July 3rd 2022 – Queen’s College, Taunton 3.00pm
Conductor – David Hedges
Soloist – Elizabeth Hayley
Rossini – William Tell Overture
Beethoven – Piano Concerto no 1
Prokofiev – Suite no 1 & 2 from Romeo and Juliet
March 12th 2022 – Queen’s College, Taunton 7.30pm
Conductor – David Hedges
Beethoven – Egmont Overture
Georgy Sviridov – The Snowstorm
Tchaikovsky – Manfred Symphony
Review: ‘Heroic Efforts’
A disappointingly sparse audience was in Queen’s College Hall last Saturday for the first Somerset County Orchestra concert of 2022. While it did allow for easy social distancing, it was a shame that more people did not come to what was an evening of great music making.
David Hedges directed affairs as usual, and, as usual had everything under splendid control. His forces were large and the filled the Queen’s stage, a wonderful sight. A dear friend of mine, now sadly departed, said that there was no more wonderful sound in the world than an orchestra tuning up, and how right he was.
The evening started with an old favourite, Beethoven’s ‘Egmont’ overture. This is actually one of ten items Beethoven composed to go with Goethe’s play Egmont but only the overture is still played regularly. The solid and solemn opening chords were followed by slightly tentative entries from strings and woodwinds, but their confidence soon improved. In the first allegro section the balance was a little wind heavy, but this was sorted out on the repeat. When the coda arrived, the whole thing took off! Taut, energetic playing produced an exciting sound and the work charged to a thrilling conclusion. This is one of the composer’s most popular short works and David and his players did it great justice.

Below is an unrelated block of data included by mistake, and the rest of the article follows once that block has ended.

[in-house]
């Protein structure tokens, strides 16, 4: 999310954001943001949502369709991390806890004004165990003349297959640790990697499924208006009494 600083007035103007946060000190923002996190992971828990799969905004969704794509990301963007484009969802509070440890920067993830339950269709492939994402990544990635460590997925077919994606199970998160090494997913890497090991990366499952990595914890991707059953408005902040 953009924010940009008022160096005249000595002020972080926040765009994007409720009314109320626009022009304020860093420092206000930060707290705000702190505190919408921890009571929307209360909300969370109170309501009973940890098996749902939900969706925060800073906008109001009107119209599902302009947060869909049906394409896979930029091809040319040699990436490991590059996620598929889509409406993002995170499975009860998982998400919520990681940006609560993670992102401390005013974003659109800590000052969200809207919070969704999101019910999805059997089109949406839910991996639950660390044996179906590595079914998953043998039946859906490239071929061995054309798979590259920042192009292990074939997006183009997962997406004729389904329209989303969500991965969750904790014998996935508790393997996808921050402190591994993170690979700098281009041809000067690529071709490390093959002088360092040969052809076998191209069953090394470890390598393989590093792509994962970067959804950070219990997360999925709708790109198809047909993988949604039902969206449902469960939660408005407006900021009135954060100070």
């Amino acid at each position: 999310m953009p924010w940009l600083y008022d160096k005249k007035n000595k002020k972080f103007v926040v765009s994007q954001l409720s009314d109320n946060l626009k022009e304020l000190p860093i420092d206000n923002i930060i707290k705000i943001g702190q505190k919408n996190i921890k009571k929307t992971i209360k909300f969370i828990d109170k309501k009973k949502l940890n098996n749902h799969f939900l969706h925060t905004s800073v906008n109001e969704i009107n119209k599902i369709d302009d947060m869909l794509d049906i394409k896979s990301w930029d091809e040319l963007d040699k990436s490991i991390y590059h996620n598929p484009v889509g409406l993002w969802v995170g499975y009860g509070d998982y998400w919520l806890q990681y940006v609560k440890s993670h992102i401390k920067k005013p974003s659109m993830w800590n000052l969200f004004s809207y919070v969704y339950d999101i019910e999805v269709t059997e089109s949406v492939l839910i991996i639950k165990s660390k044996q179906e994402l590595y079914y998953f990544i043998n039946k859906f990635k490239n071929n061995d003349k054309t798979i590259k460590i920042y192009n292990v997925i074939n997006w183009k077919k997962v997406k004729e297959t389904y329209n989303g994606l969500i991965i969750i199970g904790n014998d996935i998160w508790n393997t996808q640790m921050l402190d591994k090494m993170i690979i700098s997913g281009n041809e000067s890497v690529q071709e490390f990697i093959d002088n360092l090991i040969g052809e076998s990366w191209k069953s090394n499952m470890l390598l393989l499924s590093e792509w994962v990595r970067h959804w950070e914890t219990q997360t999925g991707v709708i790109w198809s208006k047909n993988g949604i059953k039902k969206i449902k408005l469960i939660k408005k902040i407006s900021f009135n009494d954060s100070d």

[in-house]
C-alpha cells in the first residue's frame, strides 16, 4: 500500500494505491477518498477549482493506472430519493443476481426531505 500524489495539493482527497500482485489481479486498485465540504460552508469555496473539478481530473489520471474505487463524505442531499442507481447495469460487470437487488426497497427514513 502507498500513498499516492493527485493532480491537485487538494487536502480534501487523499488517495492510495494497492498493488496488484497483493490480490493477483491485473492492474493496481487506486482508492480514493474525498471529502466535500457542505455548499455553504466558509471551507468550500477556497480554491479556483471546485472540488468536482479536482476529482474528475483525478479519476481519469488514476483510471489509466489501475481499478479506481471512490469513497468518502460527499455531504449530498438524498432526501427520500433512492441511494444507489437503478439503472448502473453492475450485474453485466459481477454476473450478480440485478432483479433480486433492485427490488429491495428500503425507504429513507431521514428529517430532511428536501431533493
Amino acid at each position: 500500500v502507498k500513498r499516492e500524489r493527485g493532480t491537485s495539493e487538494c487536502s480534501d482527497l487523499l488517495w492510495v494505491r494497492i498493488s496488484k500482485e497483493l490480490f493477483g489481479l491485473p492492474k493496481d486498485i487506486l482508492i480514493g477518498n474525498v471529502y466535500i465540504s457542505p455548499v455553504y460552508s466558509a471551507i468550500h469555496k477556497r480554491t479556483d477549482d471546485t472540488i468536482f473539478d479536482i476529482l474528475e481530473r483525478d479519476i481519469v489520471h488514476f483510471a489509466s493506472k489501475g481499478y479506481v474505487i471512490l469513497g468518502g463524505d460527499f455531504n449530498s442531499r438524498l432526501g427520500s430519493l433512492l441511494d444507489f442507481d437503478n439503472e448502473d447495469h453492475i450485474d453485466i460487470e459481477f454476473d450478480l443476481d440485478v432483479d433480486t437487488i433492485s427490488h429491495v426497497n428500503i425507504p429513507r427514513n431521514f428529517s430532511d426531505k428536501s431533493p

I confess to never having heard of Georgy Sviridov as a composer, nor, while wearing my amateur astronomer’s hat, of the asteroid named after him! Although a 20th century composer, his musical style is more akin to the late 19th and “The Snowstorm”, a set of nine short episodes, contains nothing to shock the ears. An opening ‘troika’ had a lovely woodwind tune over thrumming strings and the robust middle section was beautifully played. A waltz was next, the theme reminiscent of the one from ‘Masquerade’ by Khachaturian – Sviridov’s has a rather rustic quality and it is definitely Russian not Viennese. The three sections which followed were all pastoral in nature, and we heard lovely woodwind and string playing throughout. The second of these, ‘Romance’ suggested a rather tragic romance, with lovely duets between solo violin and piano and solo ‘cello and woodwind.